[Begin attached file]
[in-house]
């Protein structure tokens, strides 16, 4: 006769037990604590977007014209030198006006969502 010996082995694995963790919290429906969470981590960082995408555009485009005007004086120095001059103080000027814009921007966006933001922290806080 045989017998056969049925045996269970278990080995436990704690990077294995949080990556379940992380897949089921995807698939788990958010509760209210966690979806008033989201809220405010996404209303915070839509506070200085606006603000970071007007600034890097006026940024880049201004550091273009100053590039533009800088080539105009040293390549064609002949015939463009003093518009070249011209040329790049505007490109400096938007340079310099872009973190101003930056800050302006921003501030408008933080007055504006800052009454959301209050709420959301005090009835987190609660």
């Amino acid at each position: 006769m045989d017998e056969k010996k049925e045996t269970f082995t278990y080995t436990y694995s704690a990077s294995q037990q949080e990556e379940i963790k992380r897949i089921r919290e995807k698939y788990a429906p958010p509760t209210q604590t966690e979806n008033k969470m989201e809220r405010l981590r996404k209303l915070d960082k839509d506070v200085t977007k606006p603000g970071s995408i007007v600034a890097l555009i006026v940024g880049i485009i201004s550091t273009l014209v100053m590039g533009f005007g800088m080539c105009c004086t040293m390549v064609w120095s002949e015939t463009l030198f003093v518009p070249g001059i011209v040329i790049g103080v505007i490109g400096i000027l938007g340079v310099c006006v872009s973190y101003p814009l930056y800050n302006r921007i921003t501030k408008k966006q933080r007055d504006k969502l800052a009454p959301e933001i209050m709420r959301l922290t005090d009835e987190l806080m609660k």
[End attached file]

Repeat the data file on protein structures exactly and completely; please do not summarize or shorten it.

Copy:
[in-house]
């Protein structure tokens, strides 16, 4: 006769037990604590977007014209030198006006969502 010996082995694995963790919290429906969470981590960082995408555009485009005007004086120095001059103080000027814009921007966006933001922290806080 045989017998056969049925045996269970278990080995436990704690990077294995949080990556379940992380897949089921995807698939788990958010509760209210966690979806008033989201809220405010996404209303915070839509506070200085606006603000970071007007600034890097006026940024880049201004550091273009100053590039533009800088080539105009040293390549064609002949015939463009003093518009070249011209040329790049505007490109400096938007340079310099872009973190101003930056800050302006921003501030408008933080007055504006800052009454959301209050709420959301005090009835987190609660």
């Amino acid at each position: 006769m045989d017998e056969k010996k049925e045996t269970f082995t278990y080995t436990y694995s704690a990077s294995q037990q949080e990556e379940i963790k992380r897949i089921r919290e995807k698939y788990a429906p958010p509760t209210q604590t966690e979806n008033k969470m989201e809220r405010l981590r996404k209303l915070d960082k839509d506070v200085t977007k606006p603000g970071s995408i007007v600034a890097l555009i006026v940024g880049i485009i201004s550091t273009l014209v100053m590039g533009f005007g800088m080539c105009c004086t040293m390549v064609w120095s002949e015939t463009l030198f003093v518009p070249g001059i011209v040329i790049g103080v505007i490109g400096i000027l938007g340079v310099c006006v872009s973190y101003p814009l930056y800050n302006r921007i921003t501030k408008k966006q933080r007055d504006k969502l800052a009454p959301e933001i209050m709420r959301l922290t005090d009835e987190l806080m609660k």